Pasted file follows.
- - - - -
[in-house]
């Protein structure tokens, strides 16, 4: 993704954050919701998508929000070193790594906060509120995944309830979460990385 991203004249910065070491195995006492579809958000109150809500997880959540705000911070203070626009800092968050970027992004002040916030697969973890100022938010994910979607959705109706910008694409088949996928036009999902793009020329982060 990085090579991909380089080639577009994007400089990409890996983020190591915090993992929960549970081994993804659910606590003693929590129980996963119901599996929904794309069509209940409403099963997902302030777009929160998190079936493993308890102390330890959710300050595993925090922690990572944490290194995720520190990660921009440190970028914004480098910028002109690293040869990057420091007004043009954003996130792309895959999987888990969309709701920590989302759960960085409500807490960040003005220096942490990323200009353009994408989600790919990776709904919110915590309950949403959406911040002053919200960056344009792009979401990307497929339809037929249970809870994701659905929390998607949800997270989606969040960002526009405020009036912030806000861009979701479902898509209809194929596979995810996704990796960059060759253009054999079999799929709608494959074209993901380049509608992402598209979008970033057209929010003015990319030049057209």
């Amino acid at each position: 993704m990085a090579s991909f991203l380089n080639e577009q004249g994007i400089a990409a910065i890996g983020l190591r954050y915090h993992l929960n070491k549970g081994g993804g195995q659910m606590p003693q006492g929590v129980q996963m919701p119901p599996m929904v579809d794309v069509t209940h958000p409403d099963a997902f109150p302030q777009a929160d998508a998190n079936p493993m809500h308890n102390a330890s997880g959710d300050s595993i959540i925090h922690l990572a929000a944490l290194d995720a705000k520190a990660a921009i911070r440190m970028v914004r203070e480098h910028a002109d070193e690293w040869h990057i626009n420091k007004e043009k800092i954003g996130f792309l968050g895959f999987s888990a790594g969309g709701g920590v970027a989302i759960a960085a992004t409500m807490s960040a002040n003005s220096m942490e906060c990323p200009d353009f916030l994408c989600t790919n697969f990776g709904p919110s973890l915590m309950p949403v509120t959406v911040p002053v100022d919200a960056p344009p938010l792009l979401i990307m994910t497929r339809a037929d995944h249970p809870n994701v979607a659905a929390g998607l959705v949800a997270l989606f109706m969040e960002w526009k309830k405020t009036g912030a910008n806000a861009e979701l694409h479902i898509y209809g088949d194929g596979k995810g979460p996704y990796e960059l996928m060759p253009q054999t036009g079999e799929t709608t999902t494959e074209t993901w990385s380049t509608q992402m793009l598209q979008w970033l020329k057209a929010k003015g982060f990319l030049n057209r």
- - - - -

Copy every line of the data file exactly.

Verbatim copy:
[in-house]
């Protein structure tokens, strides 16, 4: 993704954050919701998508929000070193790594906060509120995944309830979460990385 991203004249910065070491195995006492579809958000109150809500997880959540705000911070203070626009800092968050970027992004002040916030697969973890100022938010994910979607959705109706910008694409088949996928036009999902793009020329982060 990085090579991909380089080639577009994007400089990409890996983020190591915090993992929960549970081994993804659910606590003693929590129980996963119901599996929904794309069509209940409403099963997902302030777009929160998190079936493993308890102390330890959710300050595993925090922690990572944490290194995720520190990660921009440190970028914004480098910028002109690293040869990057420091007004043009954003996130792309895959999987888990969309709701920590989302759960960085409500807490960040003005220096942490990323200009353009994408989600790919990776709904919110915590309950949403959406911040002053919200960056344009792009979401990307497929339809037929249970809870994701659905929390998607949800997270989606969040960002526009405020009036912030806000861009979701479902898509209809194929596979995810996704990796960059060759253009054999079999799929709608494959074209993901380049509608992402598209979008970033057209929010003015990319030049057209």
């Amino acid at each position: 993704m990085a090579s991909f991203l380089n080639e577009q004249g994007i400089a990409a910065i890996g983020l190591r954050y915090h993992l929960n070491k549970g081994g993804g195995q659910m606590p003693q006492g929590v129980q996963m919701p119901p599996m929904v579809d794309v069509t209940h958000p409403d099963a997902f109150p302030q777009a929160d998508a998190n079936p493993m809500h308890n102390a330890s997880g959710d300050s595993i959540i925090h922690l990572a929000a944490l290194d995720a705000k520190a990660a921009i911070r440190m970028v914004r203070e480098h910028a002109d070193e690293w040869h990057i626009n420091k007004e043009k800092i954003g996130f792309l968050g895959f999987s888990a790594g969309g709701g920590v970027a989302i759960a960085a992004t409500m807490s960040a002040n003005s220096m942490e906060c990323p200009d353009f916030l994408c989600t790919n697969f990776g709904p919110s973890l915590m309950p949403v509120t959406v911040p002053v100022d919200a960056p344009p938010l792009l979401i990307m994910t497929r339809a037929d995944h249970p809870n994701v979607a659905a929390g998607l959705v949800a997270l989606f109706m969040e960002w526009k309830k405020t009036g912030a910008n806000a861009e979701l694409h479902i898509y209809g088949d194929g596979k995810g979460p996704y990796e960059l996928m060759p253009q054999t036009g079999e799929t709608t999902t494959e074209t993901w990385s380049t509608q992402m793009l598209q979008w970033l020329k057209a929010k003015g982060f990319l030049n057209r």